For example, see the samples on this page. Although the article concludes that the digital images are more accurate, the film images give me more pleasure to look at.
Jellibat 13 years ago
" their dry brightness results in a commoness that is increasingly all looking the same. "

I don't agree with that statement.

maybe that has more to do with the artist rather than the camera?

different digital cameras give different results
just as different film cameras have different results
give two photographers the same cameras and the same subject and im sure they can create 2 very different images, ( depending on thier creativity :)

also post production is as important in the digital medium as it is in the darkroom with film and paper.
Kent Johnson 13 years ago
I was once told that the effect of light on silver halide is at a sub atomic level. That is very small (and unsubstantiated) Still millions of sensors... That is probably not many compared to fine film and fine film in a large sheet. Nothing will ever be the same as 8x10 analouge. Not 5x4 not digital. Of course there may be something similar.

It is a bit (OK a lot) out of context but Joe Stallin said 'Quantity has a quality all its own'. When dealing in large format photography, the bits that make the image (not subject) are there big time, lots & lots.

Digital will and does have its own quality.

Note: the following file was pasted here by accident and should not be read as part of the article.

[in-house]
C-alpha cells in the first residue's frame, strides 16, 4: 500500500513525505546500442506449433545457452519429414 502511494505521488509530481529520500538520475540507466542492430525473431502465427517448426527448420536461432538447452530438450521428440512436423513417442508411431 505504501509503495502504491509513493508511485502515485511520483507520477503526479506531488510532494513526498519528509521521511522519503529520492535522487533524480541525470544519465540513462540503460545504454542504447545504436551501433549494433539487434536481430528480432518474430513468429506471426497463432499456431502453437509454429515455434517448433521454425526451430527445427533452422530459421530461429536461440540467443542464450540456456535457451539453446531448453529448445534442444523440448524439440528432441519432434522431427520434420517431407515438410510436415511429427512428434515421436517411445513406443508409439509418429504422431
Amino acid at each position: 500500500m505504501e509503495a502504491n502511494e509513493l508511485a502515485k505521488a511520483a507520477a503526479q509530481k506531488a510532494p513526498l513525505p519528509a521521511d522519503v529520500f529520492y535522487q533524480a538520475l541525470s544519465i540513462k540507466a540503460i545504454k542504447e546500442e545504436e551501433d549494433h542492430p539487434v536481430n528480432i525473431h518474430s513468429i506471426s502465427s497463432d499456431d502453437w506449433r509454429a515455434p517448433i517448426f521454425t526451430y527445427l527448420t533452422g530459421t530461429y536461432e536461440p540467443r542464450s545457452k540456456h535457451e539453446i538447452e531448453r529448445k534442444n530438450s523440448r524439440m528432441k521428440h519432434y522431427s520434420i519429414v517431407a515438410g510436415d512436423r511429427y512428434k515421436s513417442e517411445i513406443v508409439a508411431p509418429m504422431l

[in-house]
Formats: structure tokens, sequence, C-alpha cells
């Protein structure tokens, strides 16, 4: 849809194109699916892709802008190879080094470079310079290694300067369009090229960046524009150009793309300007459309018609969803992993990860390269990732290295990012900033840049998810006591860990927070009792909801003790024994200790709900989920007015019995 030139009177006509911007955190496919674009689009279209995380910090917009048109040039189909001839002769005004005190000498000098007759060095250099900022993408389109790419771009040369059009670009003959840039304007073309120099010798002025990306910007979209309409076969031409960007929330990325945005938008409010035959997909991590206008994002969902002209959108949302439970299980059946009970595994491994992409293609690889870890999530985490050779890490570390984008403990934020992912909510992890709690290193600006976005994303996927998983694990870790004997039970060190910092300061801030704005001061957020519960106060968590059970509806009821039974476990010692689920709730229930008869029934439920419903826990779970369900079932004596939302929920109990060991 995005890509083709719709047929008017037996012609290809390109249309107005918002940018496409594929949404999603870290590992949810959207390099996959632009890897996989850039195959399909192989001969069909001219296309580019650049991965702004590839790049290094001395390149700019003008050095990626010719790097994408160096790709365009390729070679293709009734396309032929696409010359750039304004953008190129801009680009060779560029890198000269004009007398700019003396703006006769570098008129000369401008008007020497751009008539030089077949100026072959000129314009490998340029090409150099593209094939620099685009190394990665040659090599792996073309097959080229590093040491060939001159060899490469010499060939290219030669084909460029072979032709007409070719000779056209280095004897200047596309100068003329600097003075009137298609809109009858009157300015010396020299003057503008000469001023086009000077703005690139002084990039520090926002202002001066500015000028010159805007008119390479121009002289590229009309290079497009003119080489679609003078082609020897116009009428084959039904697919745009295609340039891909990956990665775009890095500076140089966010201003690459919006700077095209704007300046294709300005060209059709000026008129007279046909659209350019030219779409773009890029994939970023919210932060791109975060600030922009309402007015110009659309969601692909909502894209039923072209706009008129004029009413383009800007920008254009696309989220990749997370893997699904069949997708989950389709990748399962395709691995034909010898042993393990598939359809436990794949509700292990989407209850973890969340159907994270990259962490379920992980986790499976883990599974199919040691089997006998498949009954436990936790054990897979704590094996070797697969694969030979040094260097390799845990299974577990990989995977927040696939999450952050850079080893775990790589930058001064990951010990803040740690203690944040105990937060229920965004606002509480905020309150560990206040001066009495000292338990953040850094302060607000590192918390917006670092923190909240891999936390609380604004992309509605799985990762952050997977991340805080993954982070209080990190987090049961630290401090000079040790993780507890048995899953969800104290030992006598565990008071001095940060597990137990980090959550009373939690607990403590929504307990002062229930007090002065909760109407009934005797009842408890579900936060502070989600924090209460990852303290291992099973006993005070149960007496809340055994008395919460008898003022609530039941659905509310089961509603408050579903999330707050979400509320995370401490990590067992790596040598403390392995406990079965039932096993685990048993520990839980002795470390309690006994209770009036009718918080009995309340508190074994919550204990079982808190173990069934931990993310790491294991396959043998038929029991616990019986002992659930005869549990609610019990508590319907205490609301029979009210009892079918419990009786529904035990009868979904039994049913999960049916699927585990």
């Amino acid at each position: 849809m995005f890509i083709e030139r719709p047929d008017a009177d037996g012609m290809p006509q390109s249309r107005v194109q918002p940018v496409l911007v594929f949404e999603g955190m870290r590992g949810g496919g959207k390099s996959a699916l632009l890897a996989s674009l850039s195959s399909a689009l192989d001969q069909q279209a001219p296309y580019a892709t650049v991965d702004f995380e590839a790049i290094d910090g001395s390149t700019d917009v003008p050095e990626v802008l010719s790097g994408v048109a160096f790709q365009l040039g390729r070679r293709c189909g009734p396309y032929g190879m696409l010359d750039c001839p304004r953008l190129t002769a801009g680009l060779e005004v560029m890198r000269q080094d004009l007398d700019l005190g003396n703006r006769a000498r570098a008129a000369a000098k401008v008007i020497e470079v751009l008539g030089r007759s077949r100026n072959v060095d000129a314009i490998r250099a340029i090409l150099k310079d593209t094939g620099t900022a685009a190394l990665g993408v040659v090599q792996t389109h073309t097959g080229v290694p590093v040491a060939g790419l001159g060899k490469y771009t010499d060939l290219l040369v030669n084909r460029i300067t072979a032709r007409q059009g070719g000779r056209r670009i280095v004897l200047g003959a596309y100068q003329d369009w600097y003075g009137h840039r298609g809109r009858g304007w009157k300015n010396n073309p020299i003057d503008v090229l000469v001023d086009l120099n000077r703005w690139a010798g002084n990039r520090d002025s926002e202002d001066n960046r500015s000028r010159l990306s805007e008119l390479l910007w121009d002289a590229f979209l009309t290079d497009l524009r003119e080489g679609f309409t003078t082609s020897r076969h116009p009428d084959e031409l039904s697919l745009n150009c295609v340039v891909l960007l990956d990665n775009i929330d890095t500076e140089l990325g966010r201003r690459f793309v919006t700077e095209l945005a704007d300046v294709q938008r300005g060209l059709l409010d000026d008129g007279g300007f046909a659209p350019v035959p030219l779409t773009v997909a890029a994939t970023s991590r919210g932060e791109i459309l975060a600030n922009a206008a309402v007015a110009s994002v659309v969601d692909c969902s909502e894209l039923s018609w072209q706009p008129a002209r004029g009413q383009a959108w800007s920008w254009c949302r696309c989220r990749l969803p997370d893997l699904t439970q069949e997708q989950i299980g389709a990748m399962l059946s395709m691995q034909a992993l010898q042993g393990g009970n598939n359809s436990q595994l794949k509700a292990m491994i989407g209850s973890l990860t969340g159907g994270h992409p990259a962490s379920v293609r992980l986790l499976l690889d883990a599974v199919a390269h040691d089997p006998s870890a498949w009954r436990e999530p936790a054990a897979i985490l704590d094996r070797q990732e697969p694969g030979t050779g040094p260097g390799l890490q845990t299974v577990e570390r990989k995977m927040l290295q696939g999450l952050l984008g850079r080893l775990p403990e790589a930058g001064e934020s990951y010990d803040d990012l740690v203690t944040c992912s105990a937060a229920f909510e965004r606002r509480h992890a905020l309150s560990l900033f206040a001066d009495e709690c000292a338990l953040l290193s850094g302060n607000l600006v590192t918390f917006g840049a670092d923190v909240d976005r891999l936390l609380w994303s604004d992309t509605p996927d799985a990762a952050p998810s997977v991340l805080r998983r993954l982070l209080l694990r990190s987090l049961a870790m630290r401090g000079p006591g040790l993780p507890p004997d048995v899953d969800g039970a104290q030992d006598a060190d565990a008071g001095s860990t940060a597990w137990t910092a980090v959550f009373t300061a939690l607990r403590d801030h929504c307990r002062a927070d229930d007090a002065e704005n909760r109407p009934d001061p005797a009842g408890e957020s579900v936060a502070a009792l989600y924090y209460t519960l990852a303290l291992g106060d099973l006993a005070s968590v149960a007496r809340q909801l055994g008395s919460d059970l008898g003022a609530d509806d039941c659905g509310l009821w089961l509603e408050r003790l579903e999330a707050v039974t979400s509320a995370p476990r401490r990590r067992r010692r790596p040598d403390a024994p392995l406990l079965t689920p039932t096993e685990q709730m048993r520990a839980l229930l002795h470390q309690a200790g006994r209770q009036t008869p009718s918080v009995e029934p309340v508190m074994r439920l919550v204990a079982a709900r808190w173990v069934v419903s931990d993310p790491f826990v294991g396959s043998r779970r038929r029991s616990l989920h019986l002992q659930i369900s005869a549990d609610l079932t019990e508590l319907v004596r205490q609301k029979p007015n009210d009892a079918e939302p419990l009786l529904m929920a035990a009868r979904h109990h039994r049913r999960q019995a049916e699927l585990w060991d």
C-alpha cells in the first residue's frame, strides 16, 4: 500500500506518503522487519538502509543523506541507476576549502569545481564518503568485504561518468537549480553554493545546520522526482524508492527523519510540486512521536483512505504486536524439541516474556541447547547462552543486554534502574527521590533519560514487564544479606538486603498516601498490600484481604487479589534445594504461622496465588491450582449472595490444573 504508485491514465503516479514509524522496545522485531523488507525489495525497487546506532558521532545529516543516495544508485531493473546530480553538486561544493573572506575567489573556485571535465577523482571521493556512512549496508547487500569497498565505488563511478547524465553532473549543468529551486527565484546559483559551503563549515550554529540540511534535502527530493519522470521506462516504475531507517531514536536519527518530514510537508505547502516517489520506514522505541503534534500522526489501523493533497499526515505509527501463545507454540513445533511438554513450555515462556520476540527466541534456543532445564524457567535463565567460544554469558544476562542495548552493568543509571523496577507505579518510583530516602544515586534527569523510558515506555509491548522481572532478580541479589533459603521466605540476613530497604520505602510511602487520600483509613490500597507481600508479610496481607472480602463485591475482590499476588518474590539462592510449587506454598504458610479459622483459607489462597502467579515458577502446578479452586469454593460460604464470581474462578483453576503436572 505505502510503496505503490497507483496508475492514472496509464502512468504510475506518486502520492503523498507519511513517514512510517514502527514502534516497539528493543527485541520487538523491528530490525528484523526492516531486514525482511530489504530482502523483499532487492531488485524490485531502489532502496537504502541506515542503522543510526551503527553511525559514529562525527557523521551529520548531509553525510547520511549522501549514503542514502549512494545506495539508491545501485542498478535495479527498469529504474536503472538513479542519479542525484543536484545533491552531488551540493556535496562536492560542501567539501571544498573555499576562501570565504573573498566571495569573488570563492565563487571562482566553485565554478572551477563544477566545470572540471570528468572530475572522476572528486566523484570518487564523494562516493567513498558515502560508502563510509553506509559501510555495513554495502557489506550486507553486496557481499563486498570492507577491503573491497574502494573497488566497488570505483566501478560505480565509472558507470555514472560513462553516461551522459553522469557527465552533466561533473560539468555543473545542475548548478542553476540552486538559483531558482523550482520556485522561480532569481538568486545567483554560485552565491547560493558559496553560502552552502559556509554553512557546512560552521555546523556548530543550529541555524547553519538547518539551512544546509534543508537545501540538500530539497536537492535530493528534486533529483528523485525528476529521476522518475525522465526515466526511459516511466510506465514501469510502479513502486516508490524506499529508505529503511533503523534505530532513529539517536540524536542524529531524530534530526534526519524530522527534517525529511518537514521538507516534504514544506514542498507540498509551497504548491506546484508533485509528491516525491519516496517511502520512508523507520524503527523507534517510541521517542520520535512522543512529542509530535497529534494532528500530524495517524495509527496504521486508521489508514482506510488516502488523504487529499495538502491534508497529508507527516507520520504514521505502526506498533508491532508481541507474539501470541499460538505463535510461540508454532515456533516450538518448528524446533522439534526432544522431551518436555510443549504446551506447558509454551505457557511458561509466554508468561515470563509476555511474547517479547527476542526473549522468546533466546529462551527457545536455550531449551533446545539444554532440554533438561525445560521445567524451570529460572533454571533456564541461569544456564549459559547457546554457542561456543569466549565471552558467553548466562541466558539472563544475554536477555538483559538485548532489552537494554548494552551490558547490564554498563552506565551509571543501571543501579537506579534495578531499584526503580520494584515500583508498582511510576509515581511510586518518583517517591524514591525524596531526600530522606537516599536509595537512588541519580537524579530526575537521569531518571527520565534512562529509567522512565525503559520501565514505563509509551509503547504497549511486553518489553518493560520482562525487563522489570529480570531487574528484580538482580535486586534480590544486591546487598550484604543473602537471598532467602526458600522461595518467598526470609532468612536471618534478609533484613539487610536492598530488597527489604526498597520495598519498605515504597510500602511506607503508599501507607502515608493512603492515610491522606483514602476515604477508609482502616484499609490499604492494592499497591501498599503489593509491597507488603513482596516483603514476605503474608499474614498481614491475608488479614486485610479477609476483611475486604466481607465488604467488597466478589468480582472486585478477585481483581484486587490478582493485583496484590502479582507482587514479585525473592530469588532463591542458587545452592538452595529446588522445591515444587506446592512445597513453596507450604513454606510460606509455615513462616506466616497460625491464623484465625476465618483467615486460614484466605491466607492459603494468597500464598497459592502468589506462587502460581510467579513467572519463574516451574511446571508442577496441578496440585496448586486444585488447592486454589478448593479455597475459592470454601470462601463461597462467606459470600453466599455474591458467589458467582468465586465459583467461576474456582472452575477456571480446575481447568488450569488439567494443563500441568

The 6 shots that survived Robert Cappas camera, D Day Landing; have a quality all there own. legenday. But would this be the case if 20 other magnum dudes had all got off awsome shots too!

As far as I am concened the colour papers avaliable today are fantastic. If you ever had to go through getting the lab to get your side printed right, I am talking pro labs, you will apprecciate just how much more acurate in many ways digital is!

Now why do you want a big camera?

Oh dry brightnes. I think tis can be compensated for a little by choice of paper, Fuji have a new one (chemical).

S2art is right though, those Stephen Shore images are amazing but the camera, the print, they are all tied to a philosophy that makes the overall image.

Or as I have started saying lately,

'Show me a camera that does everything & I will show you a fool'

yeled 13 years ago
all, please read and stop making out as if film specs and megapixel specs are comparable!
s2art Posted 13 years ago. Edited by s2art (member) 13 years ago
» Thanks to everyone who has commented here, this whole 'discussion' has clarified several 'issues' in my mind and I am now moving in a direction with more focus than ever. [Thanks also to One Thousand Words, and the chat we had the other day, it helped greatly as well.] I even learned some stuff thanks to the tangental discussion about pixels and CCD's.

Suffice to say that to my mind there *is* a *visual* difference between digitally captured files via a camera such as a DSLR [printed OR onscreen] and analogue prints from film. Not one that is measurable in a pixel or scientific way, and I am not making a judgement call on the differences as "everything in photography is a trade off" but it exists none-the-less.